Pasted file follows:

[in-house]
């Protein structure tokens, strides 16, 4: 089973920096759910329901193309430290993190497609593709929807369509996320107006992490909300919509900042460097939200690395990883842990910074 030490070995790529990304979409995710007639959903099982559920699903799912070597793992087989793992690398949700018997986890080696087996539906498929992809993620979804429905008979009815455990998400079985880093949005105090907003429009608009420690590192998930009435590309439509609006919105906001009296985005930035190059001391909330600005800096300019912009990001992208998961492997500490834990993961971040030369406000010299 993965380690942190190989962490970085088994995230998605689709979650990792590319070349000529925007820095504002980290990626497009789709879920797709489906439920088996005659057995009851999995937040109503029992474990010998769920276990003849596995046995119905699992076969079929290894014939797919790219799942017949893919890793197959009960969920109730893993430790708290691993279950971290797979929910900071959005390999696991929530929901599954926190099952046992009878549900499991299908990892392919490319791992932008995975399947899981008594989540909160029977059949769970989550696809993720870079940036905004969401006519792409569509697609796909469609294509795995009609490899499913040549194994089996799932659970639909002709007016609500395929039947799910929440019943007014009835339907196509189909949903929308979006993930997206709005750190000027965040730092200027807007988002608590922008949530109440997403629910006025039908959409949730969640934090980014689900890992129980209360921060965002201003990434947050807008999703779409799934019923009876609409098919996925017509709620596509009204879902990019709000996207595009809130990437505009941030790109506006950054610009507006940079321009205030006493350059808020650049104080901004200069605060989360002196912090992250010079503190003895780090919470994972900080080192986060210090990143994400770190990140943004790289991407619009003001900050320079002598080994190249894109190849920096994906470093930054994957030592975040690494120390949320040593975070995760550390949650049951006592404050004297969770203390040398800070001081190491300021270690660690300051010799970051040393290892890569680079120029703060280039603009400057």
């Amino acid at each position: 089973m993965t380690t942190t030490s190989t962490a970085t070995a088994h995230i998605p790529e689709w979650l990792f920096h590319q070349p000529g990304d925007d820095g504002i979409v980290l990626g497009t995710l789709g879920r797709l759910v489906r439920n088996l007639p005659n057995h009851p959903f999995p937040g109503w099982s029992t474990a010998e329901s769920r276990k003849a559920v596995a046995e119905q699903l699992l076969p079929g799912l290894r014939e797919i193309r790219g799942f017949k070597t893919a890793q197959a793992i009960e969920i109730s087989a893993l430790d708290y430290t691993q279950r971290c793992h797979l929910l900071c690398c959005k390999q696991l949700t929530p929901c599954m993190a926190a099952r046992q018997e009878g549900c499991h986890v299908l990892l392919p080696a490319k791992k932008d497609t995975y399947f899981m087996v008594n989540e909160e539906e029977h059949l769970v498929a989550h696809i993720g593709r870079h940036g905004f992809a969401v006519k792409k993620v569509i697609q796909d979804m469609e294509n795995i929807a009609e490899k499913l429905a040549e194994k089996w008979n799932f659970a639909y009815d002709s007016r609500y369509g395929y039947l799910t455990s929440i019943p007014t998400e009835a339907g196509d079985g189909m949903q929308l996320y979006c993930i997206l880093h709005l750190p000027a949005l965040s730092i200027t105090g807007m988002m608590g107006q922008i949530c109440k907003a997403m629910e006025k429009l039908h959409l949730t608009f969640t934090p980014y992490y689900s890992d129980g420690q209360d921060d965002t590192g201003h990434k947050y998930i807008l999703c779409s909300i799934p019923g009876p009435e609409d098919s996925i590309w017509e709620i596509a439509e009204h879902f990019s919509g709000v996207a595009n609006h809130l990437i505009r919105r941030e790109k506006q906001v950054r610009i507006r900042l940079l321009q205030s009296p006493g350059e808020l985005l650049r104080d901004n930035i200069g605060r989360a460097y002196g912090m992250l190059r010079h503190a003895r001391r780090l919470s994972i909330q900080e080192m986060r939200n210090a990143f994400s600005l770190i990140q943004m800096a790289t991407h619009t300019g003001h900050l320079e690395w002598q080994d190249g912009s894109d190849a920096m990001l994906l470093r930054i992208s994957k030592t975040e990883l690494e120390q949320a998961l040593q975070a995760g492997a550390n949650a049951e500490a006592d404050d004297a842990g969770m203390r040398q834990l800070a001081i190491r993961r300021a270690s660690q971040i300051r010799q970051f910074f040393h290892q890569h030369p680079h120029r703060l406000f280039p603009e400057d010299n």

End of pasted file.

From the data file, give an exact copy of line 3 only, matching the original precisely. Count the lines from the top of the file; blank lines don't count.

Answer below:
């Amino acid at each position: 089973m993965t380690t942190t030490s190989t962490a970085t070995a088994h995230i998605p790529e689709w979650l990792f920096h590319q070349p000529g990304d925007d820095g504002i979409v980290l990626g497009t995710l789709g879920r797709l759910v489906r439920n088996l007639p005659n057995h009851p959903f999995p937040g109503w099982s029992t474990a010998e329901s769920r276990k003849a559920v596995a046995e119905q699903l699992l076969p079929g799912l290894r014939e797919i193309r790219g799942f017949k070597t893919a890793q197959a793992i009960e969920i109730s087989a893993l430790d708290y430290t691993q279950r971290c793992h797979l929910l900071c690398c959005k390999q696991l949700t929530p929901c599954m993190a926190a099952r046992q018997e009878g549900c499991h986890v299908l990892l392919p080696a490319k791992k932008d497609t995975y399947f899981m087996v008594n989540e909160e539906e029977h059949l769970v498929a989550h696809i993720g593709r870079h940036g905004f992809a969401v006519k792409k993620v569509i697609q796909d979804m469609e294509n795995i929807a009609e490899k499913l429905a040549e194994k089996w008979n799932f659970a639909y009815d002709s007016r609500y369509g395929y039947l799910t455990s929440i019943p007014t998400e009835a339907g196509d079985g189909m949903q929308l996320y979006c993930i997206l880093h709005l750190p000027a949005l965040s730092i200027t105090g807007m988002m608590g107006q922008i949530c109440k907003a997403m629910e006025k429009l039908h959409l949730t608009f969640t934090p980014y992490y689900s890992d129980g420690q209360d921060d965002t590192g201003h990434k947050y998930i807008l999703c779409s909300i799934p019923g009876p009435e609409d098919s996925i590309w017509e709620i596509a439509e009204h879902f990019s919509g709000v996207a595009n609006h809130l990437i505009r919105r941030e790109k506006q906001v950054r610009i507006r900042l940079l321009q205030s009296p006493g350059e808020l985005l650049r104080d901004n930035i200069g605060r989360a460097y002196g912090m992250l190059r010079h503190a003895r001391r780090l919470s994972i909330q900080e080192m986060r939200n210090a990143f994400s600005l770190i990140q943004m800096a790289t991407h619009t300019g003001h900050l320079e690395w002598q080994d190249g912009s894109d190849a920096m990001l994906l470093r930054i992208s994957k030592t975040e990883l690494e120390q949320a998961l040593q975070a995760g492997a550390n949650a049951e500490a006592d404050d004297a842990g969770m203390r040398q834990l800070a001081i190491r993961r300021a270690s660690q971040i300051r010799q970051f910074f040393h290892q890569h030369p680079h120029r703060l406000f280039p603009e400057d010299n």